Town of German Flatts

Herkimer County, NY

Contributed by Karen Palmer

House Rich with History at Mohawk

Shoemaker Tavern Was Where Patriot's Seized Col. Butler in 1777

Hideout of Tories

Now Age Is Disguised by White Paint; Used as Hotel

By Roy E. Fairman

Mohawk, July 13--Motorists traveling through this historic Mohawk Valley village, would have little reason to guess, from it's appearance, that a spic and span house of early American design, clad in snowy white and looking as it were built yesterday, antedates the Revolutionary War.

Yet it was in this house, which stands in Mohawk's principal street not far from Fulmer Creek, that Walter Butler was captured by Colonial soldiers on Aug. 12, 1777, while attending a rally of Mohawk Valley Tories.

The house, a tavern then operated by a Judge Shoemaker was a famous hideout for Tories during those days of internecine warfare when brother turned against brother and father against son and the Mohawk River ran red with the blood of white men and Indians.

Walter Butler, described as an "arch fiend" by early writers and many novelists, including the later Robert Chambers, has received kinder treatment from later historians, prominent among whom is Dr. T. Wood Clarke of Utica.

Dr. Clarke, in his "The Bloody Mohawk", contends that Butler has been painted much blacker than he actually was and that early writings were biased through hatred engendered by the strife between Mohawk Valley patriots and loyalists and their Indian allies.

Dr. Clark holds that Butler would have had to be omnipresent to be guilty of all the articles of which he has been accused. He says that exhaustive search of records reveals that Butler was in the Mohawk Valley but three times after he and the Johnsons fled to canada {sic}.

He was in the Battle of Oriskany in 1777, where he served with Butler's Rangers organized by his father, Col. John Butler. He led an attack on Cherry Valley the next year. At this battle the Indians got out of hand with a heavy massacre resulting, although Dr. Clarke points out, Butler did everything possible to prevent it.

His third and last appearance was at the Battle of Johnstown, the last battle of the Revolutionary War, in 1781. He was killed at West Canada Creek by an Indian while defending the rear in a retreat by the British, Tories.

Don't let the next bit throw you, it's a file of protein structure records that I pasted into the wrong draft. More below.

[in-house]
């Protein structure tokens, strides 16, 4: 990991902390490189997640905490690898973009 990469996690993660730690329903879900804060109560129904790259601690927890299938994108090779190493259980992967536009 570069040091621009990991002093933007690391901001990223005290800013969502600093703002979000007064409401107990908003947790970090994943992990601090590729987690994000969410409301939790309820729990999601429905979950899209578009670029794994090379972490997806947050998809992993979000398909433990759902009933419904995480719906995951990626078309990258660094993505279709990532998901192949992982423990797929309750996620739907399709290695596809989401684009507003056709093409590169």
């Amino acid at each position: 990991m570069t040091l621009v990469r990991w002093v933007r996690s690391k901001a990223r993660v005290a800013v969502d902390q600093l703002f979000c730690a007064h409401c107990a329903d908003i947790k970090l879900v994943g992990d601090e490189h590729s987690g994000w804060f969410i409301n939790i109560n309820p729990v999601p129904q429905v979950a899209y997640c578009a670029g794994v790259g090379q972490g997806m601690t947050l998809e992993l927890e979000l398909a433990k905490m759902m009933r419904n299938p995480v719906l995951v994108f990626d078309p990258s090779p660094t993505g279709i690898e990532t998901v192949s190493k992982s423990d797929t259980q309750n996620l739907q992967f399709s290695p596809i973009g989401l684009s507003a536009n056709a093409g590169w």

Colonel Weston at Fort Dayton where the village of Herkimer stands, learned of the expedition and sent a force to surround Shoemaker's Tavern and Butler was captured. He was tried at Fort Dayton and condemned to death as a spy. His sentence was commuted and he was held a prisoner at Albany until he escaped and made his way in the dead of winter through deep snows to Canada.

It is singular that of the relatively few houses which have withstood both fire during the Revolution and the ravages of time, three are of frame construction and all and all prominently identified with the life of Walter Butler.

Near Fonda on a hillside overlooking the Mohawk Valley is a 200-year old rambling house, old and weather beaten but still strong and sturdy. It was in this house that Walter Butler was born.

A few miles to the north at Johnstown is Johnsons Hall baronial home of Sir William Johnson where Walter Butler was an almost daily visitor during his boyhood.

The third house in this list is Shoemaker's Tavern, from which Butler passed into the shadow of the gallows.

Shoemaker's Tavern, as it still is popularly known, though it has borne a dozen names, has had a vicarious existence, operated as a hotel at various times, at others standing vacant for long periods. During recent years it had fallen into disrepair until a year ago Manley White took over from a bank, repaired it, painted it, landscaped the grounds and today it is again in use as a hotel.

Except for an addition that was built about midway of the last century the old house is little changed from the summer day in 1777 when Walter Butler, haranging a crowd of Tories in the taproom, heard the call to surrender and was marched to Fort Dayton across the river between two files of Continental soldiers, some of whom were old neighbors from the Fonda area.

Men are still living in the Mohawk Valley whose ancestors assisted in the capture of Butler, but as years have passed the hatred which seethed against him at that time has died down and modern historian, looking at him from a different perspective, find him far less a villain than generation after generation has been led to believe.

Source: clipped newspaper article, newspaper unknown, published July 13, ca. 1940. Link to photo of tavern, courtesy of Karen Palmer and Darci.

Back to Town of German Flatts Section

Back to Herkimer/Montgomery Counties NYGenWeb

Back to New York State GenWeb

Created 2/23/05
Copyright © 1940 - 2005 Roy E. Fairman
Copyright © 2005 Karen Palmer
All Rights Reserved.
This genealogy site is part of the USGenWeb Project!